Joanna Kavenna

Joanna Kavenna is the author of The Ice Museum: In Search of the Lost Land of Thule and several novels.

Tim Parks’s latest novel opens in the forests of the South Tyrol, where a group of white-water enthusiasts are taking a kayaking holiday. The river is overflowing with melt water from a thawing glacier, and the kayakers find themselves endangered by the force of the current, as the river runs ever faster and fuller. It’s a symbolic river, too: Parks explores the ripples of minor...

Mixed Up: In the génocidaire’s wake

Joanna Kavenna, 3 March 2005

Andrew Miller’s first two novels, Ingenious Pain (1997) and Casanova (1998), were extended fantasies set in an imaginatively embellished 18th century. In his third novel, Oxygen (2001), Miller cast off the breeches and capes to write about a mother suffering from terminal cancer whose sons go to her house in the country to help nurse her. His new novel, The Optimists, describes a...

The provocation begins with the name. Lars Trier, a boy from Denmark, went to film school and changed his name to the more aristocratic Lars von Trier. In Trier on von Trier the question of the name opens the account of the director’s life. ‘I started using the name again at film school, because it seemed the most provocative thing I could do,’ von Trier explains. ‘No...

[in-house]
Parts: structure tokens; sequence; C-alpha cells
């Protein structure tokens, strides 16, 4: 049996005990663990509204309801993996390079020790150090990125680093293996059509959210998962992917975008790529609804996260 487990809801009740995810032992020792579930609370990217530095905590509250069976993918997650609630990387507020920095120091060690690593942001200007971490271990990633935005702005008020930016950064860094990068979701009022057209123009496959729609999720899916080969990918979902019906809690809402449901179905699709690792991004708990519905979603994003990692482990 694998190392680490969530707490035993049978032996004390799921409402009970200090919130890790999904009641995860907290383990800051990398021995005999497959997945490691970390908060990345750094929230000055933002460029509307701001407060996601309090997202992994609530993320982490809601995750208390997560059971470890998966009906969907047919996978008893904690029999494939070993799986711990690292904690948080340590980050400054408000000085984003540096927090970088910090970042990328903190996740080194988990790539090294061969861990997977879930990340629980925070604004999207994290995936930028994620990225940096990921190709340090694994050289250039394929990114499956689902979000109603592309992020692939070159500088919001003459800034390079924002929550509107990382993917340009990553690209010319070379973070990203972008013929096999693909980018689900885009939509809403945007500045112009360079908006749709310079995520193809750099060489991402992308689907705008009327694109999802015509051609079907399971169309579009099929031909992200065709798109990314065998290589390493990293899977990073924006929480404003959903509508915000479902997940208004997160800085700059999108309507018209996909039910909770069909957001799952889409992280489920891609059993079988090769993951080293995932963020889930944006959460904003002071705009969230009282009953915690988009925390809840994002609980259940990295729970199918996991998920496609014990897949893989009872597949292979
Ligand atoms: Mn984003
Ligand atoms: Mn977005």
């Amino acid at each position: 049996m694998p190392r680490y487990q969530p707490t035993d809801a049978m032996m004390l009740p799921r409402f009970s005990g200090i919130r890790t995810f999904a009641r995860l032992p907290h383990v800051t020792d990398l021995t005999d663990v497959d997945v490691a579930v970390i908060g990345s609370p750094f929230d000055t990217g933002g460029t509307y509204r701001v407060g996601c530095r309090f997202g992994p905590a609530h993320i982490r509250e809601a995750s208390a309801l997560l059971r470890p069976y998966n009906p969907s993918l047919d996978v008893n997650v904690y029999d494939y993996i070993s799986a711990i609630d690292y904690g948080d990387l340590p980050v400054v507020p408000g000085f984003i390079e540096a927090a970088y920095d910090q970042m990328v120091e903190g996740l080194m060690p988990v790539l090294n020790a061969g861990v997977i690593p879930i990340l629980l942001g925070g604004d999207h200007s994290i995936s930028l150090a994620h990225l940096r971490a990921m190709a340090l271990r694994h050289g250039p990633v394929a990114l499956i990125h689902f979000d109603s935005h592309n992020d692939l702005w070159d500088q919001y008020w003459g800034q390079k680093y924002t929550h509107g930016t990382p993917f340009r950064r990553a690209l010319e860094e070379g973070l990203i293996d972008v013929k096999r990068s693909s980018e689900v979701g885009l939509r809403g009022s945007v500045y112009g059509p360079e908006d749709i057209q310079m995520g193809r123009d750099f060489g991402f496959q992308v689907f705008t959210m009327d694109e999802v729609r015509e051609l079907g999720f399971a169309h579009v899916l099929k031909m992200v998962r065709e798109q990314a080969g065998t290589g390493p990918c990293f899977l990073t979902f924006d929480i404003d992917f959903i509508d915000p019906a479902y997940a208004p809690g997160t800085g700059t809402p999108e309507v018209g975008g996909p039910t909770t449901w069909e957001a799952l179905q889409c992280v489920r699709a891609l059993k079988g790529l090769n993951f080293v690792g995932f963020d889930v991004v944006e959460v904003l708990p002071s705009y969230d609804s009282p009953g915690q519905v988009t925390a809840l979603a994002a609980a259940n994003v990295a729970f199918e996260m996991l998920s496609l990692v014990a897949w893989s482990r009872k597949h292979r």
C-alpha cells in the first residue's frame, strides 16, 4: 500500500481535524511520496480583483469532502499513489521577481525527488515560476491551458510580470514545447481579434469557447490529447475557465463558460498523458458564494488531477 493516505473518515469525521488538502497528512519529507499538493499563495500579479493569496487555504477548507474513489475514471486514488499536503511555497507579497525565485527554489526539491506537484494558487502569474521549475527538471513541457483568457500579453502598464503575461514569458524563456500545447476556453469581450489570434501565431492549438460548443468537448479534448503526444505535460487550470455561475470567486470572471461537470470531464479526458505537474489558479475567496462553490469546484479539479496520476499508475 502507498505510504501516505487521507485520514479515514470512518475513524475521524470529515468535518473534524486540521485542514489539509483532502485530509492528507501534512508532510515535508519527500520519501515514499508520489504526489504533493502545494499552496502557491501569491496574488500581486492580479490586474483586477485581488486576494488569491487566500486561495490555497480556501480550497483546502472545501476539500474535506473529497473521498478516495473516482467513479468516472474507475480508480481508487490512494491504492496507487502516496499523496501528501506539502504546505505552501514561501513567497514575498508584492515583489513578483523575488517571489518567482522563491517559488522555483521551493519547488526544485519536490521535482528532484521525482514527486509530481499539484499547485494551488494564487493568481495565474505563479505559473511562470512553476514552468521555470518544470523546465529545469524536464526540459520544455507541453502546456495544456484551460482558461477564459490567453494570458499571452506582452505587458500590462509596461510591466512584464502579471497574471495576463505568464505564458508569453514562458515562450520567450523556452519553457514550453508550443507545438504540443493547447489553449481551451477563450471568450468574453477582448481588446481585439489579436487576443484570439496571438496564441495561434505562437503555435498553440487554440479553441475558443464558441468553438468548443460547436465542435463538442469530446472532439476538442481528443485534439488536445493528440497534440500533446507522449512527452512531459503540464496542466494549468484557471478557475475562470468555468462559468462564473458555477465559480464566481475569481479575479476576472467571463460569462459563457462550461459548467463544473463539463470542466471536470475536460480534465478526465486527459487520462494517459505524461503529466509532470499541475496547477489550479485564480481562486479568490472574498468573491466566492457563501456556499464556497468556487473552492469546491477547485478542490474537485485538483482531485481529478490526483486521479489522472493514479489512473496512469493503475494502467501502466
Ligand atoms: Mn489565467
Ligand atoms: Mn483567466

Trauma Style: Joyce Carol Oates

Joanna Kavenna, 19 February 2004

Joyce Carol Oates is fascinated by the seedy corners of American life. Her recent novels are narrated by orphans, mutilated girls, the abused, the impoverished, celebrities destroyed by fame, children from families destroyed by rape. Oates’s books often open with a riddling exposition which implies a hidden trauma. We Were the Mulvaneys (1996) begins: ‘No one would be able to name...

Diary: in Tromsø

Joanna Kavenna, 31 October 2002

Winter comes but nearly all the year to the city of Tromsø, a wind-lashed port standing precariously on the western coast of Norway, 69.7 degrees North – beyond the Arctic Circle. The inhabitants are proud of their small city, inaccurately called the ‘Paris of the North’ or, more realistically, ‘the Gateway to the Arctic’. It’s a quiet place,...

Yearning for Polar Seas: north

James Hamilton-Paterson, 1 September 2005

My father was born in China and no doubt I caught from him his own boyhood tingle at the idea of ships and their Empire routes, especially long ocean voyages by P&O liner. Excitement,...

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